The two McLaren’s ground to a halt as Prost clambered out – Senna kept going.

He won, but was disqualified on an FIA technicality as he cut the chicane to rejoin the race after the collision.

Senna would remember that a year later.

F1’s worst driving moment

Prost had taken his #1 sticker to Ferrari, and ironically at Suzuka in 1990, if he failed to finish, Senna would be world champion…

Senna was incensed that pole position was on the ‘dirty’ side of the track, while Prost in P2 had the racing line, and so a better getaway.

So, at the first corner, Senna drove into Prost, without braking.

It is the single most reprehensible thing a F1 driver has done on-track in 72 years of the world championship.

He would later admit it was deliberate.

Michael Schumacher vs Damon Hill

Michael Schumacher had become the ‘star’ of F1 following Senna’s death at the 1994 San Marino GP.

Going into the final race of a controversial and tragic season in Australia, he and Damon Hill were separated by a single point.

And Schumacher was not going to let anything stop him – even a wall-strike.

After clouting the wall on Lap 36, Schumacher’s car was terminally damaged – but Hill did not know that.

He dived the Williams up the inside at the right-hander, and Schumacher was all but too happy to turn in.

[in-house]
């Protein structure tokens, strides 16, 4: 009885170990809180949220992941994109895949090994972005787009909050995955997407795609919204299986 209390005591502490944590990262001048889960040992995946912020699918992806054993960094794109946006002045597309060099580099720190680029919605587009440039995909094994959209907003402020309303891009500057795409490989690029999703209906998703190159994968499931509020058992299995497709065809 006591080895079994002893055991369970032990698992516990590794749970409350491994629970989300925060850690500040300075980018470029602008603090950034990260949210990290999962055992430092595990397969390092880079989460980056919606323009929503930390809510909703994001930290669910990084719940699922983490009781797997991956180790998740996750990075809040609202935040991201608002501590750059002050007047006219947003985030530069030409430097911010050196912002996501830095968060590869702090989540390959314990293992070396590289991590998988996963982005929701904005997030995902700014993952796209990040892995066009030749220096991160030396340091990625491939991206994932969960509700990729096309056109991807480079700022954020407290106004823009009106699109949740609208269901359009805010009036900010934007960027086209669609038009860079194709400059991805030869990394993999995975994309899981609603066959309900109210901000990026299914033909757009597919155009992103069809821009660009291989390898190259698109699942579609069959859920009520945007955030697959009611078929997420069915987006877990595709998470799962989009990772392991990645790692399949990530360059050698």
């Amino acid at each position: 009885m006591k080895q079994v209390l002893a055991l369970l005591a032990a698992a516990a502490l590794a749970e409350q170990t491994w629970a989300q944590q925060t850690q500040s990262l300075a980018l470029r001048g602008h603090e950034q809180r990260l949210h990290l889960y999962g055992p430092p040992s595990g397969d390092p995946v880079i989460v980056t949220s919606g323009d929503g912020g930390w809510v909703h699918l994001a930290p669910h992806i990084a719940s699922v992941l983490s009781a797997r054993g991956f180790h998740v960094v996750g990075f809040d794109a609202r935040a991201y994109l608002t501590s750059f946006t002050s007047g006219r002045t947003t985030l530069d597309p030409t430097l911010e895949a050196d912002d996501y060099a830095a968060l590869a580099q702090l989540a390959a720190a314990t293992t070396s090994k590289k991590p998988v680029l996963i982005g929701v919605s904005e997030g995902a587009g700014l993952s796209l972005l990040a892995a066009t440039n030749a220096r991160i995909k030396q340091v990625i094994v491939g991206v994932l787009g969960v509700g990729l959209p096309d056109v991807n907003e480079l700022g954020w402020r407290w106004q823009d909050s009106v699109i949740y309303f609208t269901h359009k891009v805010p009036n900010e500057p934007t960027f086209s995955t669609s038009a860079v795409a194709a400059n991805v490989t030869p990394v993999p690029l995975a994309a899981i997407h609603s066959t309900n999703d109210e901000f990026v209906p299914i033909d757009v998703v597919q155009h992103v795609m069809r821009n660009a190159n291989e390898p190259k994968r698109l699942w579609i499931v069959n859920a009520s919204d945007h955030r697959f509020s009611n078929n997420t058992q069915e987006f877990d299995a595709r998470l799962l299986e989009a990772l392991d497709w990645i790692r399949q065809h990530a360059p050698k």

The German ended up on two wheels as the Williams’ suspension was broke.

It was the third F1 title-deciding collision in just six seasons.

The first German to win the world championship wore a tainted crown.

If at first you succeed, try again

Having already won one world championship through a collision, Schumacher tried it again in 1997 – although this time, it didn’t work.

At Jerez in Spain, he was being hunted by Williams’ Jacques Villeneuve just after a pit-stop cycle.

Villeneuve knew this was his only chance to get past.

At the hairpin on Lap 48, Villeneuve sent it up the inside.

Schumacher, startled, turned out of the right-hander before clocking what was going on.

So, he turned into Villeneuve and rammed him.

Unfortunately for Schumacher, he hit the sidepod of the Williams and beached himself in the gravel.

He was out and Villeneuve won the title – the last for Williams last in F1.

For his actions, the ex-karter from Kerpen was given a dubious honour.

He became the only driver in the history of the world championship to be disqualified from it because of the collision.

F1 champions through a title collision

  • 1964 – John Surtees
  • 1989 – Alain Prost
  • 1990 – Ayrton Senna
  • 1994 – Michael Schumacher
  • 1997 – Jacques Villeneuve
Photo by GIUSEPPE CACACE/AFP via Getty Images

LOGIN to Comment
LOGIN to Comment
Have something to tell us about this article?
Let us know
Jake can usually be found writing about or watching anything to do with motorsport – from Formula 1 to NASCAR to British Truck Racing. His work as a motorsport journalist has been published by the likes of Autosport, and Motorsport News – all highly respected names. Away from racing he is a keen amateur astronomer, podcast listener and enjoys long walks in the park with his three dogs.